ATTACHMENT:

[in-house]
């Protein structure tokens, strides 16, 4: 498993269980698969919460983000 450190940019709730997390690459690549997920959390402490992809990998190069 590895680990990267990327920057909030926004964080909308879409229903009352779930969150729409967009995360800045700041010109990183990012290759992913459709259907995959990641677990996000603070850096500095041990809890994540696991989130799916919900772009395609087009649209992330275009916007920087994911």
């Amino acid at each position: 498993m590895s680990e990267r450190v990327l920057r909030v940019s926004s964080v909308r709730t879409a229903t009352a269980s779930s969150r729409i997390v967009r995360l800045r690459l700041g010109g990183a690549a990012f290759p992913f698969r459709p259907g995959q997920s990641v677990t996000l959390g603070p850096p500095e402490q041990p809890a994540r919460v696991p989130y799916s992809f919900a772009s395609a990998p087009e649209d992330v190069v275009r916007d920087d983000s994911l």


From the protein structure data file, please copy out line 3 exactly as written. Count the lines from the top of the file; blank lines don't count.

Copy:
């Amino acid at each position: 498993m590895s680990e990267r450190v990327l920057r909030v940019s926004s964080v909308r709730t879409a229903t009352a269980s779930s969150r729409i997390v967009r995360l800045r690459l700041g010109g990183a690549a990012f290759p992913f698969r459709p259907g995959q997920s990641v677990t996000l959390g603070p850096p500095e402490q041990p809890a994540r919460v696991p989130y799916s992809f919900a772009s395609a990998p087009e649209d992330v190069v275009r916007d920087d983000s994911l």